This chart proves mortgage credit availability isn’t improving

Zillow: Top 10 markets to buy and sell your home now

California takes over one list

Wealthier Americans mean a bigger bond market

More liquidity means more debt
W S
Investments

It’s a landlord’s world, you just rent in it

Single-family rental continues growth as homeownership shrinks

declining
/ Print / Reprints /
| Share More
/ Text Size+

Although investor activity peaked in 2012, it’s still abnormally high and with rental demand rising and supply dwindling, investors will continue to snap up distressed properties and existing homes.

Further, homeownership has slipped and will continue to decline because of a combination of factors including the still high inventory of foreclosures, and because while minorities are forming households at a faster pace than whites, minorities are less likely to buy a home.

That was some of the consensus at a panel event hosted by CoreLogic (CLGX) along with the Urban Institute, a Washington, D.C.-based nonpartisan economic and social policy research organization.

The panel featured candid discussion among participants from the nonprofit and private sectors, exploring the economic, social and market impact created by the rise in institutional investors and the single-family rental business.

Moderated by Stuart Quinn, policy research and strategy analyst for CoreLogic, the discussion focused on the latest trends in cash sales and investor behavior, emerging challenges associated with the increase in wide-scale, scattered-site property management and the viability of the current institutional investment model.

Panelists addressed the supply and demand of rental properties, as well as the current and future state of the single-family rental securitization market.

Offering a wide range of perspectives from within the industry, participants included Mark Fleming, chief economist for CoreLogic; Andrew Jakabovics, senior director for policy development and research for Enterprise Community Partners; Sarah Edelman, policy analyst for economic policy at the Center for American Progress; Oliver Chang, managing director of Sylvan Road Capital; Glen Costello, senior managing director at Kroll Bond Rating Agency; and Laurie Goodman, director of the Housing Finance Policy Center at the Urban Institute.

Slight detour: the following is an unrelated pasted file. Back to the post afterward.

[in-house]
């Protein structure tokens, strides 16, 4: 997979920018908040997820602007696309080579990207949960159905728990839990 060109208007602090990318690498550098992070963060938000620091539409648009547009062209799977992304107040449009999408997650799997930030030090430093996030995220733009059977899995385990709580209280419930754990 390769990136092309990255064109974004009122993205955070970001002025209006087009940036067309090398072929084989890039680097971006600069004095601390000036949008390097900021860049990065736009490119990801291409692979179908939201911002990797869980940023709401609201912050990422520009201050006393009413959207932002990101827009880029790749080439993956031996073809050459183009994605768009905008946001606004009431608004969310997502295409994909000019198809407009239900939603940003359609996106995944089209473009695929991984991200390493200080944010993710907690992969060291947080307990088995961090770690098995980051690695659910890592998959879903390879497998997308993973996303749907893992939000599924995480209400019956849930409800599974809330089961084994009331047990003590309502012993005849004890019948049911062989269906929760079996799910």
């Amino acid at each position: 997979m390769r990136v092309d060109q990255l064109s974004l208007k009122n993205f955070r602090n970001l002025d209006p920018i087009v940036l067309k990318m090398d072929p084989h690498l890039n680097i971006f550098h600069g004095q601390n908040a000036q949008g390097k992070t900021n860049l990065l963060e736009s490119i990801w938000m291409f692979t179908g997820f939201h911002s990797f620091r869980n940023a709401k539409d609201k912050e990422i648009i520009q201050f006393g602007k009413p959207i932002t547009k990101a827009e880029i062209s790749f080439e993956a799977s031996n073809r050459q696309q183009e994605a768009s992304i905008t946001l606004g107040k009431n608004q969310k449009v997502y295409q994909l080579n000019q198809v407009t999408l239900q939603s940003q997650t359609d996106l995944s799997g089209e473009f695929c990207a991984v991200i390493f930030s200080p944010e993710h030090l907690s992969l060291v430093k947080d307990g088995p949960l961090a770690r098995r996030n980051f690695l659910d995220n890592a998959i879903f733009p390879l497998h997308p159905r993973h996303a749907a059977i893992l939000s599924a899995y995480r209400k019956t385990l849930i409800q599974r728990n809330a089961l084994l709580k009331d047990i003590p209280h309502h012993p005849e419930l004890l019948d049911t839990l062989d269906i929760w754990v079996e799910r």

“While cash sales are down from their July 2011 high of 42.8%, they are still very high (at 38.4%) compared to the 2001-2007 average of 25%,” Fleming said. “Investors in general, whether institutional or “mom and pop,” are primarily concentrated on two types of assets: distressed (real estate owned and short sales) and existing homes, rather than new builds. For institutional investors in particular, or an investor who has purchased more than 10 properties in a year, distressed assets have been highly popular, though that supply is shrinking as foreclosure rates decline across the country.”

Fleming said that the institutional investor’s share of the market is small. It peaked at 7.3% in December 2012, and is currently sitting at 3.2%.

“Overall, housing dynamics are currently changing. Rental demand is rising while supply is dwindling, as a result of the declining share of distressed assets relative to all homes on the market. Due to this trend, rent prices will continue to climb,” he said.

Goodman said that the homeownership rate declined from 69% in 2004 to 65% in 2013, and that further declines are likely for five main reasons:

The first is the cleanup from the foreclosure crisis. The number of homes that are seriously delinquent or in foreclosure is still elevated, and many of these current homeowners will become renters.

Further, there is demographic shift.